It's been GR8, 1DRFUL and often LOL, but OMG, the text message has finally passed its prime.
After two decades in which texting transformed the English language, turned reality show voting into a national event and earned billions for mobile operators, the number of messages sent in Britain fell for the first time last year.
As a new generation of smartphone owners turn to internet-based instant message services such as WhatsApp and Snapchat, research shows the volume of old-fashioned texts sent last year is estimated to have fallen by seven billion to 145 billion.
Accounting firm Deloitte's annual technology predictions report forecasts the number will fall again this year to 140 billion.
The head of telecoms research at Deloitte, Paul Lee, said: "This is the first decline in texting in the UK since texting was invented. We have reached a tipping point. But the usage of mobile phones to send messages is stronger than ever. This year, trillions of instant messages will be sent in place of a text message."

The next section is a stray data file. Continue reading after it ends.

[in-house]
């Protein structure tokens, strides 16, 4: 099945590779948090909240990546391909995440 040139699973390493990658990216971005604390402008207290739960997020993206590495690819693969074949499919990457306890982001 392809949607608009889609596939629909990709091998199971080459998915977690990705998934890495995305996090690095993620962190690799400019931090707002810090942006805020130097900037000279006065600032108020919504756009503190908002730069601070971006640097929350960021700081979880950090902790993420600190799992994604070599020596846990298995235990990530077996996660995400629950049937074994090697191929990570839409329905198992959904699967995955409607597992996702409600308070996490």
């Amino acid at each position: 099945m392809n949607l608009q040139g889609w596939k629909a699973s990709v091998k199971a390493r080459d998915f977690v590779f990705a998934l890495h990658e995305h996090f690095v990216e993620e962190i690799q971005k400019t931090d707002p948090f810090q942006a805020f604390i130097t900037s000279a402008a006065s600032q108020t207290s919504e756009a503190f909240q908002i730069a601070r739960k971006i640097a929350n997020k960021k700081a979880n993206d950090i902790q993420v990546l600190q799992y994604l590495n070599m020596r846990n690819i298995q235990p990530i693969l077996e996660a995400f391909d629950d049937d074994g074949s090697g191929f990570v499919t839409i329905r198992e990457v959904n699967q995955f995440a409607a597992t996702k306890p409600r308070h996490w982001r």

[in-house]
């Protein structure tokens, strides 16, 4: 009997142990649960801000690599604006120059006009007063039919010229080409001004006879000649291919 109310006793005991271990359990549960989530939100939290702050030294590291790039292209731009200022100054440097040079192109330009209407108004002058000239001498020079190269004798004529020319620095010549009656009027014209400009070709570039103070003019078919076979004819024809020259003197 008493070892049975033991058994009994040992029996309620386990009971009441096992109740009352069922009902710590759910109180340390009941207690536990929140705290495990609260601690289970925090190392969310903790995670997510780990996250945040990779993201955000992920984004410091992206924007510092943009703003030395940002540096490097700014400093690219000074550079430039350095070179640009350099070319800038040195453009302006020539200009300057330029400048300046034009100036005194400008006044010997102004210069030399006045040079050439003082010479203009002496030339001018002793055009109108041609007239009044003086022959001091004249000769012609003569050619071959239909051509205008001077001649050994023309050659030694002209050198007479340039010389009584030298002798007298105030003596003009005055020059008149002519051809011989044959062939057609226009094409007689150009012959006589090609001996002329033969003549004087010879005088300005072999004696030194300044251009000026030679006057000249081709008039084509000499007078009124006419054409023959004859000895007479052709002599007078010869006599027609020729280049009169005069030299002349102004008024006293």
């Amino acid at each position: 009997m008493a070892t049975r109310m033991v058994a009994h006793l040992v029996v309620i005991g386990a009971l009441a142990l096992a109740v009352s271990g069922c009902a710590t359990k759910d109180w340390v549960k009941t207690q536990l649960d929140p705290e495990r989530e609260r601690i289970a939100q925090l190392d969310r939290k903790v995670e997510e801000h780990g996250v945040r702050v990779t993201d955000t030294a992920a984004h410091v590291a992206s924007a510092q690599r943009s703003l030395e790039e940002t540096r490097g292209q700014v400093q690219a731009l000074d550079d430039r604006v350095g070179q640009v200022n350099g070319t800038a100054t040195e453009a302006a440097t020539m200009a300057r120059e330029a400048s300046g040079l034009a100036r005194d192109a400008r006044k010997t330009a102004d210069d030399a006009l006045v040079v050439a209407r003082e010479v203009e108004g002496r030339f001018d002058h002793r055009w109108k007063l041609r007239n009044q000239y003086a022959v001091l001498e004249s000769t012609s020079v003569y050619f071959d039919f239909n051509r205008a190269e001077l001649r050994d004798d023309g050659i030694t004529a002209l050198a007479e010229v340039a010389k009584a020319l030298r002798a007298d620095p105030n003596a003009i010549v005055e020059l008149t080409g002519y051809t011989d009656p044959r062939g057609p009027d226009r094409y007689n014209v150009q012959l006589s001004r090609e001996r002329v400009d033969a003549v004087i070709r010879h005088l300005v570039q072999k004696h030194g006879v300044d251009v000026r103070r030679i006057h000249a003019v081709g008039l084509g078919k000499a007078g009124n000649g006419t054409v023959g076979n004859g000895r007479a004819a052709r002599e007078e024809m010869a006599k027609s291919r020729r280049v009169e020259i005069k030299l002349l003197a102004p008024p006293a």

Younger users are turning away from the SMS (short messaging service) in favour of instant messaging apps that, at a fraction of the price, allow them to communicate with several people simultaneously, use brightly coloured icons, and send photos and videos.
The trend began in the US and is now spreading worldwide. About 160 billion instant messages were sent in Britain last year, outstripping the number of texts for the first time. By the end of 2014, 300 billion instant messages will be sent - more than twice the annual number of texts.
The first text message was sent from Vodafone's headquarters in Newbury, England, on December 3, 1992, by engineer Neil Papworth. As mobile phones did not have alphabetical keyboards then, he used his computer to wish a Merry Christmas to Vodafone director Richard Jarvis on his Orbitel 901 mobile phone.
Nokia produced the first mobile phone capable of writing texts in 1993, and what had started as a free service became a commercial one in the 1990s. By 2001, the UK was sending more than one billion texts a month.
Later that year, text messages were used to organise the protests that toppled president Joseph Estrada in the Philippines.
But by 2011, instant messaging had replaced the text as the demonstrator's most effective grapevine.